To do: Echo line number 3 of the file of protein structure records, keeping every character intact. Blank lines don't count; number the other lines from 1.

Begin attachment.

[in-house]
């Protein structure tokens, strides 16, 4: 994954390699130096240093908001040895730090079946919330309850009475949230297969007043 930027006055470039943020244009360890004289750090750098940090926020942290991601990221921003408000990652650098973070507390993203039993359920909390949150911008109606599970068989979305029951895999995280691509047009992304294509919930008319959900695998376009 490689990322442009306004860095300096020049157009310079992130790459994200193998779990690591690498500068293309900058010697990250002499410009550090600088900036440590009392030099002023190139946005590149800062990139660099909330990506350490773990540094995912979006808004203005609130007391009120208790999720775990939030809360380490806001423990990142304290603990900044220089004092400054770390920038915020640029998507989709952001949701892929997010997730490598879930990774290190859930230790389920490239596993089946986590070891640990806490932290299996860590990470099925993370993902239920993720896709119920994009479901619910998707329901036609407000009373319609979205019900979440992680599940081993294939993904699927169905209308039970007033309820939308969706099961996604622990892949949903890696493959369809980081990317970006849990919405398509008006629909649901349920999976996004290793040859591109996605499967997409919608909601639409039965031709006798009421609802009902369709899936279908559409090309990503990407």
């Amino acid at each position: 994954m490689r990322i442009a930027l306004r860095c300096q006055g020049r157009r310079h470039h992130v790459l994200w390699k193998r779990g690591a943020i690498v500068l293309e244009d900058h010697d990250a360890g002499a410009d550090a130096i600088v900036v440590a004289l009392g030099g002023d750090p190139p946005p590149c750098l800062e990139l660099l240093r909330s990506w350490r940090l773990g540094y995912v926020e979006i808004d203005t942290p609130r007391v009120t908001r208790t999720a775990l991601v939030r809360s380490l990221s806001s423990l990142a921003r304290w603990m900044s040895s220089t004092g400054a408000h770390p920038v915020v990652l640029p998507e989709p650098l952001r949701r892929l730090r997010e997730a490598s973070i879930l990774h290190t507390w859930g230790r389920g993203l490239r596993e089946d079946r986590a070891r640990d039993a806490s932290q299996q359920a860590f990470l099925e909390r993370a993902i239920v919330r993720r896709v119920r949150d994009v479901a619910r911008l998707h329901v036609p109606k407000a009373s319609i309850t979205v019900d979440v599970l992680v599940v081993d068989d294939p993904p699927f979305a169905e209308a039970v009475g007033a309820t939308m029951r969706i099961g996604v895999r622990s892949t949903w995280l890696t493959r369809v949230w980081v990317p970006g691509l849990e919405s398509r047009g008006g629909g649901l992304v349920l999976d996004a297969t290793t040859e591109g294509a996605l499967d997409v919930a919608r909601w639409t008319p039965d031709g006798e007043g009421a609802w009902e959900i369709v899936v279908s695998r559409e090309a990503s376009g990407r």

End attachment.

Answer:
């Amino acid at each position: 994954m490689r990322i442009a930027l306004r860095c300096q006055g020049r157009r310079h470039h992130v790459l994200w390699k193998r779990g690591a943020i690498v500068l293309e244009d900058h010697d990250a360890g002499a410009d550090a130096i600088v900036v440590a004289l009392g030099g002023d750090p190139p946005p590149c750098l800062e990139l660099l240093r909330s990506w350490r940090l773990g540094y995912v926020e979006i808004d203005t942290p609130r007391v009120t908001r208790t999720a775990l991601v939030r809360s380490l990221s806001s423990l990142a921003r304290w603990m900044s040895s220089t004092g400054a408000h770390p920038v915020v990652l640029p998507e989709p650098l952001r949701r892929l730090r997010e997730a490598s973070i879930l990774h290190t507390w859930g230790r389920g993203l490239r596993e089946d079946r986590a070891r640990d039993a806490s932290q299996q359920a860590f990470l099925e909390r993370a993902i239920v919330r993720r896709v119920r949150d994009v479901a619910r911008l998707h329901v036609p109606k407000a009373s319609i309850t979205v019900d979440v599970l992680v599940v081993d068989d294939p993904p699927f979305a169905e209308a039970v009475g007033a309820t939308m029951r969706i099961g996604v895999r622990s892949t949903w995280l890696t493959r369809v949230w980081v990317p970006g691509l849990e919405s398509r047009g008006g629909g649901l992304v349920l999976d996004a297969t290793t040859e591109g294509a996605l499967d997409v919930a919608r909601w639409t008319p039965d031709g006798e007043g009421a609802w009902e959900i369709v899936v279908s695998r559409e090309a990503s376009g990407r």